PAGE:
Category Archives: Writing
Last week, I posted about what I learned at the New England chapter of the Society of Children’s Book Writers and Illustrators (NESCBWI) spring conference. As I reflected further, and continued to talk with my spectacular critique group (which has a new member: welcome Annie!) I realized that one of the highlights of the conference was the absoutely giddy celebration of the successes of our members. Read the rest of this entry
This past weekend, I attended the spring conference of the NESCBWI in Springfield, MA. For those of you not in the know, NESCBWI stands for the New England chapter of the Society of Children’s Book Writers and Illustrators. Unwieldy acronym? Most definitely. Important organization? Most definitely.
Since the theme of this year’s conference was “Keeping It Real,” I thought I would do just that. Here is what I learned from this year’s conference: Read the rest of this entry
People who create find their inspiration wherever they can: from life experiences, history, settings, people-watching. In Stephen King’s On Writing, he describes how Carrie was born one day while he was doing a repetitive mindless task. His thoughts wandered from a magazine article he had read linking telekinesis with puberty to a memory of cleaning the girls’ locker room while working as a janitor during high school: boom, the opening scene for his first novel came to life.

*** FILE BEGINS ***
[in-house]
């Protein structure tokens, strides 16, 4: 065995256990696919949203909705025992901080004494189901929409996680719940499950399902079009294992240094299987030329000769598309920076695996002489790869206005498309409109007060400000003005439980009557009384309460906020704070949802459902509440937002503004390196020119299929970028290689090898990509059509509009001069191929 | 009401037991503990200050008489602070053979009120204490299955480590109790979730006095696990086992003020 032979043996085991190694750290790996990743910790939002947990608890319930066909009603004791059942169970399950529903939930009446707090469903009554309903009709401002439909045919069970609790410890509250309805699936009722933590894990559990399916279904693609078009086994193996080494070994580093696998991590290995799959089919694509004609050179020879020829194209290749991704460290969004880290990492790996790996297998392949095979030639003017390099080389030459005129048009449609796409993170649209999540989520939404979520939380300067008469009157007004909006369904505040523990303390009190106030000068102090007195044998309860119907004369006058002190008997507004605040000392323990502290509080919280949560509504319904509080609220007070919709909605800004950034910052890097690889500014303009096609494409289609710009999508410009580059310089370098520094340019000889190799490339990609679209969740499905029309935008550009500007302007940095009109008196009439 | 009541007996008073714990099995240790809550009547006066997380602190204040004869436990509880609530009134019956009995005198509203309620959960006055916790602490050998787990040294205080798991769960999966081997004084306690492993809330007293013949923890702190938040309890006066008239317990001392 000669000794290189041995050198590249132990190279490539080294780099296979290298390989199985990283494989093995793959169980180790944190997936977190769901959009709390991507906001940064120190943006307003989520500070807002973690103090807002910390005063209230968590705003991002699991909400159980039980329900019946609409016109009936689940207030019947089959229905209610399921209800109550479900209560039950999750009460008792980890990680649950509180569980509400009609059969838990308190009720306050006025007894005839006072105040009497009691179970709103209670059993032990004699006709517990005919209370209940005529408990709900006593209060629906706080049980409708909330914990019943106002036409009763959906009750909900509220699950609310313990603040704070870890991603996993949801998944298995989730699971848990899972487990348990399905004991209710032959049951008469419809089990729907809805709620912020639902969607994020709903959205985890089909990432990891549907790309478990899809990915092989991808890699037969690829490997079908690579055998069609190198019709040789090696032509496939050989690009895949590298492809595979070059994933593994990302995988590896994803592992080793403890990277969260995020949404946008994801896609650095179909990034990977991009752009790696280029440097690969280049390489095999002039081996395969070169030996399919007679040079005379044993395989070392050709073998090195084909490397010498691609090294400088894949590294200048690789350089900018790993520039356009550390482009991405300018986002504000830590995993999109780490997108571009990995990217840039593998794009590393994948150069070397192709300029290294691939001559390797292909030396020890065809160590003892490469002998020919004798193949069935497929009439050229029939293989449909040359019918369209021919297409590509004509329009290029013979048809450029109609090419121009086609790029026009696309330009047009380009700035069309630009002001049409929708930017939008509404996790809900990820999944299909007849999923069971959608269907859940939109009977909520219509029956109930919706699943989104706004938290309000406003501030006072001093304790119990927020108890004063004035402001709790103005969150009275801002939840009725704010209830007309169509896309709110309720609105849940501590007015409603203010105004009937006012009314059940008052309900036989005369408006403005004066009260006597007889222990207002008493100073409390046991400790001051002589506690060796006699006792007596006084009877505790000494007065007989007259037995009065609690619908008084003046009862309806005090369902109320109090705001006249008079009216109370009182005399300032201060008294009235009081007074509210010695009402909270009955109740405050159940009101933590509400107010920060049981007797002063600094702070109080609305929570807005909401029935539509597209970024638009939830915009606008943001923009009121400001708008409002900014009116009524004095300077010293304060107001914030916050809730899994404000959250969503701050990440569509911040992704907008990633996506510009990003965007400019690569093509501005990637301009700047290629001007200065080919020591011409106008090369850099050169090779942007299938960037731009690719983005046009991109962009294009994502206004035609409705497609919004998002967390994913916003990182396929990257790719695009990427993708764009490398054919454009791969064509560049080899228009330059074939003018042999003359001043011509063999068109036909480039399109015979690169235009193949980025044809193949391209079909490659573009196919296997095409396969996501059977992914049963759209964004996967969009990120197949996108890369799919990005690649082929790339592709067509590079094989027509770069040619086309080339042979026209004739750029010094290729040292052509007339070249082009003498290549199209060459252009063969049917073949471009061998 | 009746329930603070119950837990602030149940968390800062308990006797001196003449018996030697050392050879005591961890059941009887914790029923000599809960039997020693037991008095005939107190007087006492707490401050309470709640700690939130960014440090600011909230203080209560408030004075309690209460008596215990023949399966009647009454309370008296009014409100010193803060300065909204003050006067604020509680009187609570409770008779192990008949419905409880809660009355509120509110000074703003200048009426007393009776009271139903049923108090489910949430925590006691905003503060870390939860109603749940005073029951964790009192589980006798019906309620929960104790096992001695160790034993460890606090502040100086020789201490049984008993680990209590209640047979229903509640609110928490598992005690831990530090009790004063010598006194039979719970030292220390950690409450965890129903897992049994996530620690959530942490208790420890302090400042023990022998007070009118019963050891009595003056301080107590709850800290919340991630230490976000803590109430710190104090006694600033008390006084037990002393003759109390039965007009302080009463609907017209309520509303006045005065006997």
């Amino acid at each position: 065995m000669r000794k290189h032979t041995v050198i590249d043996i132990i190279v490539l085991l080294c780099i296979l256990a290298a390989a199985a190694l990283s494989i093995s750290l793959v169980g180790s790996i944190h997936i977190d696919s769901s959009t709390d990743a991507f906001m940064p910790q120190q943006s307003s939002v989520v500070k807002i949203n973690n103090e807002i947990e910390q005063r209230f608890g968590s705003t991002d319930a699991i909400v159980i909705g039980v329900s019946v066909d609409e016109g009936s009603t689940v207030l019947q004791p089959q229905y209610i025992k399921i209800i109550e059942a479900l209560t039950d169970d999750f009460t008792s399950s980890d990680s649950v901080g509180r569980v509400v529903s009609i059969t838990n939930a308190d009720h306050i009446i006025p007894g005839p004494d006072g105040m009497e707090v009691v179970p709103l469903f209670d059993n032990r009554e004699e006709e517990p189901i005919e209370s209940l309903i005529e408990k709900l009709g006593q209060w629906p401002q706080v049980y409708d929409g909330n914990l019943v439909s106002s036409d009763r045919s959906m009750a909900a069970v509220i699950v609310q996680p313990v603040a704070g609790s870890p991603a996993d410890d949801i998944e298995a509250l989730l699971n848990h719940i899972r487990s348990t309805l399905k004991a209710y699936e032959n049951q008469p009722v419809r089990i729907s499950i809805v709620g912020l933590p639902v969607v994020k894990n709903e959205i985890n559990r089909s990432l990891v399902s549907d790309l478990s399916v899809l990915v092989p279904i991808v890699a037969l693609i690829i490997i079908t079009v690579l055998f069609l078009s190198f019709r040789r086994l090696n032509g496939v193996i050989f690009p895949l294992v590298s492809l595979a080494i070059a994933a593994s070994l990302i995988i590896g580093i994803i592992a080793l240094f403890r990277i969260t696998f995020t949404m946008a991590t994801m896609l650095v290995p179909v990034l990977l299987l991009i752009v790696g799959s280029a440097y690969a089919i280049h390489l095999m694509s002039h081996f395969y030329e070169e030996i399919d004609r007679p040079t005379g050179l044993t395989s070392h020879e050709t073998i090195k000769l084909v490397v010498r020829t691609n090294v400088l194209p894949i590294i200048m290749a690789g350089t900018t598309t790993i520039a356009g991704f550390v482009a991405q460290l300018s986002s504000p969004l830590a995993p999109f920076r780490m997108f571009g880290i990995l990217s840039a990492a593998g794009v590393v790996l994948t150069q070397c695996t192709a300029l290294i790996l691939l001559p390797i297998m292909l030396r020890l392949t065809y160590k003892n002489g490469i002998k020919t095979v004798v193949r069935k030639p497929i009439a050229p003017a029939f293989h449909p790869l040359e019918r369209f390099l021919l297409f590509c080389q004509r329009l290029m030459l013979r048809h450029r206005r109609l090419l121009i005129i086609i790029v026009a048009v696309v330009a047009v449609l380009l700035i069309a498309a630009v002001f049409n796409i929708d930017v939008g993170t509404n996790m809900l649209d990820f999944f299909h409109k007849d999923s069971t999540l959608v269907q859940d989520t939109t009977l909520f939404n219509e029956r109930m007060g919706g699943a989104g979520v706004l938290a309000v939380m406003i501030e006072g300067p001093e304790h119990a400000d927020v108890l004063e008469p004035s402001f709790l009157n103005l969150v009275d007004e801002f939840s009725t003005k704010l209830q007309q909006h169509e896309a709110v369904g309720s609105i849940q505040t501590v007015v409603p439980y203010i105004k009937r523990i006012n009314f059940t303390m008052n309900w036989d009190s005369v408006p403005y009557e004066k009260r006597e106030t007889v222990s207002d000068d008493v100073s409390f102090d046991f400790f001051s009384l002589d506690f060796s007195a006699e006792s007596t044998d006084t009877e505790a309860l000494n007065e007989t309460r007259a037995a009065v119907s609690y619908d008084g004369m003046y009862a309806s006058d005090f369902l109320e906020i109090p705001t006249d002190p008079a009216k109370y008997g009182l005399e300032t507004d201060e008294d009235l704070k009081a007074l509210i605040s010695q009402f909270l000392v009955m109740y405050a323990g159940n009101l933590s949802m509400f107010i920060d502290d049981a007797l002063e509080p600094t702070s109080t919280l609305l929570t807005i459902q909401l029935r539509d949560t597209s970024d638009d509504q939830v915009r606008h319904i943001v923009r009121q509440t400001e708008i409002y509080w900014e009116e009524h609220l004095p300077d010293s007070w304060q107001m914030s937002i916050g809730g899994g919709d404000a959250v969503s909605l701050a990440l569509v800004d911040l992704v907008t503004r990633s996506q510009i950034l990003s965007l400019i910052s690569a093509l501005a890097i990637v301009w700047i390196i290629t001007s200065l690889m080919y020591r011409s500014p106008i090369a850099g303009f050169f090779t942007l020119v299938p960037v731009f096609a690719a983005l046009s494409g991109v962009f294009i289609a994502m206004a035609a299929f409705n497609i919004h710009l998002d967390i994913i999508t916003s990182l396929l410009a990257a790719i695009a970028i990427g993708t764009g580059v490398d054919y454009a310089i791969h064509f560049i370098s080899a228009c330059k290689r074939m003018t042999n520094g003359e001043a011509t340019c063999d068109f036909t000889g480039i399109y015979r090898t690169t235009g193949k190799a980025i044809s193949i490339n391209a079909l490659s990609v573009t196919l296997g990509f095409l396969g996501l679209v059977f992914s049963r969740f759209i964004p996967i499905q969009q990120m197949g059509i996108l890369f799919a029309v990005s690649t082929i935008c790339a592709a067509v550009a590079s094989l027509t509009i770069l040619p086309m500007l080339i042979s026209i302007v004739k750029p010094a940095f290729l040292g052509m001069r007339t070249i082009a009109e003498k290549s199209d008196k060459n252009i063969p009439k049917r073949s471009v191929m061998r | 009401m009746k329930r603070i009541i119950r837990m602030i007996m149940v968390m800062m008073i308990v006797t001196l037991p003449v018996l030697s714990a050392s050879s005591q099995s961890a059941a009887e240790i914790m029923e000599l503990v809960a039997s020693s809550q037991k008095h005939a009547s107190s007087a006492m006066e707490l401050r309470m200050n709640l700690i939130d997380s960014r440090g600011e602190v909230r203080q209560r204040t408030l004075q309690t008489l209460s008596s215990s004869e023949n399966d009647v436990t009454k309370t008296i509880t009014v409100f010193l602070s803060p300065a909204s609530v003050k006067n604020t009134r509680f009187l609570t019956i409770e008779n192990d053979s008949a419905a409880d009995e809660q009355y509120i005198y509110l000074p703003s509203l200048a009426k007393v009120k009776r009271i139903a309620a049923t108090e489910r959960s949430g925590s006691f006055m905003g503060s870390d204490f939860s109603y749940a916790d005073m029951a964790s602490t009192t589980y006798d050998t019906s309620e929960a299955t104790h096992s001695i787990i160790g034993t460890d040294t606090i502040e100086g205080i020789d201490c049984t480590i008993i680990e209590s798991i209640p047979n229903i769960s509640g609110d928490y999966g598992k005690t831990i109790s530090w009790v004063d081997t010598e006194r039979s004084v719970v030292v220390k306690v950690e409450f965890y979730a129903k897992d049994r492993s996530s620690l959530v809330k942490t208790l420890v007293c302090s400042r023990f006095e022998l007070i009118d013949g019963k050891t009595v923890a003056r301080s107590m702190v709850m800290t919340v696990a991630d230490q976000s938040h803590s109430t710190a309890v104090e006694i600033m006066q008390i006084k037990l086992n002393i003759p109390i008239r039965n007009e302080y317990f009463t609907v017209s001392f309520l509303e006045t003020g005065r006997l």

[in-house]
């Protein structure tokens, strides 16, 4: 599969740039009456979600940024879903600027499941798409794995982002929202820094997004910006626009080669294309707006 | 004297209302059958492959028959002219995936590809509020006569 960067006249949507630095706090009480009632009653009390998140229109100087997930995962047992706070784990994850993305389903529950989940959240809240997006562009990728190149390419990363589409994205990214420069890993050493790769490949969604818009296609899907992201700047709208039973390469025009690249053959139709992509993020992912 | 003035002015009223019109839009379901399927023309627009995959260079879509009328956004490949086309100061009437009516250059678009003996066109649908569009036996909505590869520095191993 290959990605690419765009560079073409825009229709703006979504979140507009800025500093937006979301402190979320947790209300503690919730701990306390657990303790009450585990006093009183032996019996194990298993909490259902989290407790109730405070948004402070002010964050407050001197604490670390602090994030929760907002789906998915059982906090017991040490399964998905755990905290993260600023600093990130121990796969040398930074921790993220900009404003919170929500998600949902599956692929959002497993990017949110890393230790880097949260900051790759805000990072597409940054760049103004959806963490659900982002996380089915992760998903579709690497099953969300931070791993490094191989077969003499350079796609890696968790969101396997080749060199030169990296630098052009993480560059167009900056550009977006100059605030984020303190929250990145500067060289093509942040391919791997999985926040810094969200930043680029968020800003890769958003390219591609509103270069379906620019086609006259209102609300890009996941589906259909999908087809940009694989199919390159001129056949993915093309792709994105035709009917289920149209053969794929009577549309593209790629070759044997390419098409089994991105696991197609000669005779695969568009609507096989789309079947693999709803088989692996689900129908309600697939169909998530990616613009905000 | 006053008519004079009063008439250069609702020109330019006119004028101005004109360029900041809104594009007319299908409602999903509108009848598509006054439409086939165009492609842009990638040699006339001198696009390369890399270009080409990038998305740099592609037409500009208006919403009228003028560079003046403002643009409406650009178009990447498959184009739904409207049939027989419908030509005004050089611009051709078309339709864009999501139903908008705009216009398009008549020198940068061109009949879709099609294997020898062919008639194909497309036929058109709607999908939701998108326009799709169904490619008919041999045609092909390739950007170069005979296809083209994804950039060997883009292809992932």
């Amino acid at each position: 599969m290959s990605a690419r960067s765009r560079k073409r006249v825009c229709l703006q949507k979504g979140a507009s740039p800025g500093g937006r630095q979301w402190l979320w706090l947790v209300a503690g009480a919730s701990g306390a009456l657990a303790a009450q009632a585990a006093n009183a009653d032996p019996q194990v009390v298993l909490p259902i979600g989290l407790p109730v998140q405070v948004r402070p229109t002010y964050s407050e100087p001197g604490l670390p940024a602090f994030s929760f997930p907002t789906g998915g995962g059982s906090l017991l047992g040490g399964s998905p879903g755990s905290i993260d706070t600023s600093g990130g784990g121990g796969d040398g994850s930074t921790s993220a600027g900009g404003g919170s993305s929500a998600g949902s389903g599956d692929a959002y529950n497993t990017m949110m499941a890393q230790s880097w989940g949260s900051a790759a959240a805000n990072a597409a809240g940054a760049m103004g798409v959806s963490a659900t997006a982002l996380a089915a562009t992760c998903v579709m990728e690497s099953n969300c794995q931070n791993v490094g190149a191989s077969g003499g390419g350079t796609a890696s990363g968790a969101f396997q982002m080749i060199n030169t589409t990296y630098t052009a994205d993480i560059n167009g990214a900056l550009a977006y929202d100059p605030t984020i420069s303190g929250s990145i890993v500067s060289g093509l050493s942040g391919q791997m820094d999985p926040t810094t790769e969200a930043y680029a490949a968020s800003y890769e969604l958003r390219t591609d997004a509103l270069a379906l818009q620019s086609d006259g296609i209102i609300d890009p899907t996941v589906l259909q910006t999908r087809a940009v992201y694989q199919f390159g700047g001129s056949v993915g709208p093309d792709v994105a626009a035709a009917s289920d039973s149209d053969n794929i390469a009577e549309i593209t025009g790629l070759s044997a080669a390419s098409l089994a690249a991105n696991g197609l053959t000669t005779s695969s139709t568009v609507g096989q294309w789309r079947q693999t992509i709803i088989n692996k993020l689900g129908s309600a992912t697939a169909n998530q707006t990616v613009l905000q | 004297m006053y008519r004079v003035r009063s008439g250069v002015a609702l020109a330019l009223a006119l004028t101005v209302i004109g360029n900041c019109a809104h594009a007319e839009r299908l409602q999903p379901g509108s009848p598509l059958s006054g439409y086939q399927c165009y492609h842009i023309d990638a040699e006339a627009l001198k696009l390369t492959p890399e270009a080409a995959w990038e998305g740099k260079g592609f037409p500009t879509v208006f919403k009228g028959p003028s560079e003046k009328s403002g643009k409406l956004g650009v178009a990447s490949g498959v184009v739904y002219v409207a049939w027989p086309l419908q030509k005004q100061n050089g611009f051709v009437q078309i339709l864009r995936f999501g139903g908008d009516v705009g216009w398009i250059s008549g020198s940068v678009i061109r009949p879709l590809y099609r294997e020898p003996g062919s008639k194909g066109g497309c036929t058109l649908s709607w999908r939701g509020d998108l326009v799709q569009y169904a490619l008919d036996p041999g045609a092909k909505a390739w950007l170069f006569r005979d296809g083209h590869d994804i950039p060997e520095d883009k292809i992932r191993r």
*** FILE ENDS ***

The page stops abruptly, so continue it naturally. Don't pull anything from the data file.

This week, I am finding my inspiration from another creator: Neil Gaiman. Read the rest of this entry
My first draft is a mess. I’ve been playing around with writing for a long time, so I know that first drafts are always a mess. I hate messes. I’m a very organized person, at least when it comes to matters of the mind. As a former attorney, I am trained to think in terms of categories and elements and factors. I like lists, and outlines, and checkboxes, and little colored tabs on notebooks to find things quickly. When something becomes too much of a mess (a project, a craft, a room) I’m likely to abandon it and start fresh rather than work through the disorganization. But I can’t do that this time, because I really care about this story and this character.
When I started this novel, I had this clean, clear picture of what the story was about, the journey the heroine would take from start to finish, how each character in the story would help her get there, and what made the narrative unique. It started out swimmingly, and I churned out something like 20,000 words in just over a week. I know. Insanity. Read the rest of this entry